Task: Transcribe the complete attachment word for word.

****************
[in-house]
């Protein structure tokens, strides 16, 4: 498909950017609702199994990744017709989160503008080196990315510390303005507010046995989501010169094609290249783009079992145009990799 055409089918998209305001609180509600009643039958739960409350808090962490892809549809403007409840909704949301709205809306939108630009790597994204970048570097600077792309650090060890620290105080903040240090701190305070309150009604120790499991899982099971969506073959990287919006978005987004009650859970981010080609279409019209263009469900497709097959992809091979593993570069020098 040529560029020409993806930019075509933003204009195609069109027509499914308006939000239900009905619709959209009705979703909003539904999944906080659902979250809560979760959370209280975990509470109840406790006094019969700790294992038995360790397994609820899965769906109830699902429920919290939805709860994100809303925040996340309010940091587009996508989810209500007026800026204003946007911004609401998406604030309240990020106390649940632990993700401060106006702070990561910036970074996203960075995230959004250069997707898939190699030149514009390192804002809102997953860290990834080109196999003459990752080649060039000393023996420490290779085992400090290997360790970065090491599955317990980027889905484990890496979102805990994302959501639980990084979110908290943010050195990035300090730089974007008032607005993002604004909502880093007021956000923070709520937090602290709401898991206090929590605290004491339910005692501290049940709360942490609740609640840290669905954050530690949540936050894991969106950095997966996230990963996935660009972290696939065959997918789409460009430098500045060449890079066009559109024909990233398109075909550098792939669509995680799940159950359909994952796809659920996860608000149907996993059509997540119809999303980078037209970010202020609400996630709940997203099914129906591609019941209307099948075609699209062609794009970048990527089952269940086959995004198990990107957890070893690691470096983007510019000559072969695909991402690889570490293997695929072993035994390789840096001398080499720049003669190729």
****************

[in-house]
């Protein structure tokens, strides 16, 4: 498909950017609702199994990744017709989160503008080196990315510390303005507010046995989501010169094609290249783009079992145009990799 055409089918998209305001609180509600009643039958739960409350808090962490892809549809403007409840909704949301709205809306939108630009790597994204970048570097600077792309650090060890620290105080903040240090701190305070309150009604120790499991899982099971969506073959990287919006978005987004009650859970981010080609279409019209263009469900497709097959992809091979593993570069020098 040529560029020409993806930019075509933003204009195609069109027509499914308006939000239900009905619709959209009705979703909003539904999944906080659902979250809560979760959370209280975990509470109840406790006094019969700790294992038995360790397994609820899965769906109830699902429920919290939805709860994100809303925040996340309010940091587009996508989810209500007026800026204003946007911004609401998406604030309240990020106390649940632990993700401060106006702070990561910036970074996203960075995230959004250069997707898939190699030149514009390192804002809102997953860290990834080109196999003459990752080649060039000393023996420490290779085992400090290997360790970065090491599955317990980027889905484990890496979102805990994302959501639980990084979110908290943010050195990035300090730089974007008032607005993002604004909502880093007021956000923070709520937090602290709401898991206090929590605290004491339910005692501290049940709360942490609740609640840290669905954050530690949540936050894991969106950095997966996230990963996935660009972290696939065959997918789409460009430098500045060449890079066009559109024909990233398109075909550098792939669509995680799940159950359909994952796809659920996860608000149907996993059509997540119809999303980078037209970010202020609400996630709940997203099914129906591609019941209307099948075609699209062609794009970048990527089952269940086959995004198990990107957890070893690691470096983007510019000559072969695909991402690889570490293997695929072993035994390789840096001398080499720049003669190729």